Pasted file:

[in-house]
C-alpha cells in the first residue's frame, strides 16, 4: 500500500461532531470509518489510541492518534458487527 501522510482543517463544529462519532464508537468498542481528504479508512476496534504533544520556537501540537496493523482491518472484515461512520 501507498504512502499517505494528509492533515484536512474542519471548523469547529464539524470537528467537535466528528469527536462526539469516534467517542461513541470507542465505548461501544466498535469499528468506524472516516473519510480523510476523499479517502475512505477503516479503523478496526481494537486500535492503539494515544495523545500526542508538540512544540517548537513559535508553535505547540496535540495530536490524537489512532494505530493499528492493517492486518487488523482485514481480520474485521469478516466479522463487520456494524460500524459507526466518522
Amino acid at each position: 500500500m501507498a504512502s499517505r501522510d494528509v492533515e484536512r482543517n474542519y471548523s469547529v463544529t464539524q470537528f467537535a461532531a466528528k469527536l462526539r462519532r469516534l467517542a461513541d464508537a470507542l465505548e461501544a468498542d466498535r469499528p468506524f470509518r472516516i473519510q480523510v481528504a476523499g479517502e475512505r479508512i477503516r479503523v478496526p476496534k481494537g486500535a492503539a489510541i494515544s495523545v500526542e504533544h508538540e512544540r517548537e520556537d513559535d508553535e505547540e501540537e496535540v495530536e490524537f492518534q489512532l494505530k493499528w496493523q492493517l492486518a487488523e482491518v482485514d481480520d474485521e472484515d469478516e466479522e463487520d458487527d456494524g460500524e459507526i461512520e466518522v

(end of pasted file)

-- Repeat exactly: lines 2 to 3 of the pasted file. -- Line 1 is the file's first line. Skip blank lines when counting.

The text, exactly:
C-alpha cells in the first residue's frame, strides 16, 4: 500500500461532531470509518489510541492518534458487527 501522510482543517463544529462519532464508537468498542481528504479508512476496534504533544520556537501540537496493523482491518472484515461512520 501507498504512502499517505494528509492533515484536512474542519471548523469547529464539524470537528467537535466528528469527536462526539469516534467517542461513541470507542465505548461501544466498535469499528468506524472516516473519510480523510476523499479517502475512505477503516479503523478496526481494537486500535492503539494515544495523545500526542508538540512544540517548537513559535508553535505547540496535540495530536490524537489512532494505530493499528492493517492486518487488523482485514481480520474485521469478516466479522463487520456494524460500524459507526466518522
Amino acid at each position: 500500500m501507498a504512502s499517505r501522510d494528509v492533515e484536512r482543517n474542519y471548523s469547529v463544529t464539524q470537528f467537535a461532531a466528528k469527536l462526539r462519532r469516534l467517542a461513541d464508537a470507542l465505548e461501544a468498542d466498535r469499528p468506524f470509518r472516516i473519510q480523510v481528504a476523499g479517502e475512505r479508512i477503516r479503523v478496526p476496534k481494537g486500535a492503539a489510541i494515544s495523545v500526542e504533544h508538540e512544540r517548537e520556537d513559535d508553535e505547540e501540537e496535540v495530536e490524537f492518534q489512532l494505530k493499528w496493523q492493517l492486518a487488523e482491518v482485514d481480520d474485521e472484515d469478516e466479522e463487520d458487527d456494524g460500524e459507526i461512520e466518522v